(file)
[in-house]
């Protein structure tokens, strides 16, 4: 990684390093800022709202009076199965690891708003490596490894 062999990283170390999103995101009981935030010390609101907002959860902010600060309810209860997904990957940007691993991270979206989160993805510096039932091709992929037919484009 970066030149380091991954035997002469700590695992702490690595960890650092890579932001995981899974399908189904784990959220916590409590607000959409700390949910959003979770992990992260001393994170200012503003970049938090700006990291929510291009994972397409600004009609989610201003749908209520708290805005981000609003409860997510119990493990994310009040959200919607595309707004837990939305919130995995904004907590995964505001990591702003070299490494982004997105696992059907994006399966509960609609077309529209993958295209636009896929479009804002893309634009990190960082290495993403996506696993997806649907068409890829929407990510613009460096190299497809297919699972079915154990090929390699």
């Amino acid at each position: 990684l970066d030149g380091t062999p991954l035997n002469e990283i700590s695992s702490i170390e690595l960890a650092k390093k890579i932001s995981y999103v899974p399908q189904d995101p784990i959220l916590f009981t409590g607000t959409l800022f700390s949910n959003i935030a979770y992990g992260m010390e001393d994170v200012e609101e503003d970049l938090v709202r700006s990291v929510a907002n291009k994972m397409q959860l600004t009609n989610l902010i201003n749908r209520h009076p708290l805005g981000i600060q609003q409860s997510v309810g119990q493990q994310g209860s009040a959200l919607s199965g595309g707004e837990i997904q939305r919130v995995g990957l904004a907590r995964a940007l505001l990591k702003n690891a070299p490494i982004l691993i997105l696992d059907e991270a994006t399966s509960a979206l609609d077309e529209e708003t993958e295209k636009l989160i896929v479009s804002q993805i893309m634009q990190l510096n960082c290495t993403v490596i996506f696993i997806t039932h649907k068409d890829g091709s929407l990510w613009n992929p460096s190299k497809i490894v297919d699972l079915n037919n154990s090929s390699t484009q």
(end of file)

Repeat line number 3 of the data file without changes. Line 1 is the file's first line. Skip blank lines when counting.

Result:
């Amino acid at each position: 990684l970066d030149g380091t062999p991954l035997n002469e990283i700590s695992s702490i170390e690595l960890a650092k390093k890579i932001s995981y999103v899974p399908q189904d995101p784990i959220l916590f009981t409590g607000t959409l800022f700390s949910n959003i935030a979770y992990g992260m010390e001393d994170v200012e609101e503003d970049l938090v709202r700006s990291v929510a907002n291009k994972m397409q959860l600004t009609n989610l902010i201003n749908r209520h009076p708290l805005g981000i600060q609003q409860s997510v309810g119990q493990q994310g209860s009040a959200l919607s199965g595309g707004e837990i997904q939305r919130v995995g990957l904004a907590r995964a940007l505001l990591k702003n690891a070299p490494i982004l691993i997105l696992d059907e991270a994006t399966s509960a979206l609609d077309e529209e708003t993958e295209k636009l989160i896929v479009s804002q993805i893309m634009q990190l510096n960082c290495t993403v490596i996506f696993i997806t039932h649907k068409d890829g091709s929407l990510w613009n992929p460096s190299k497809i490894v297919d699972l079915n037919n154990s090929s390699t484009q």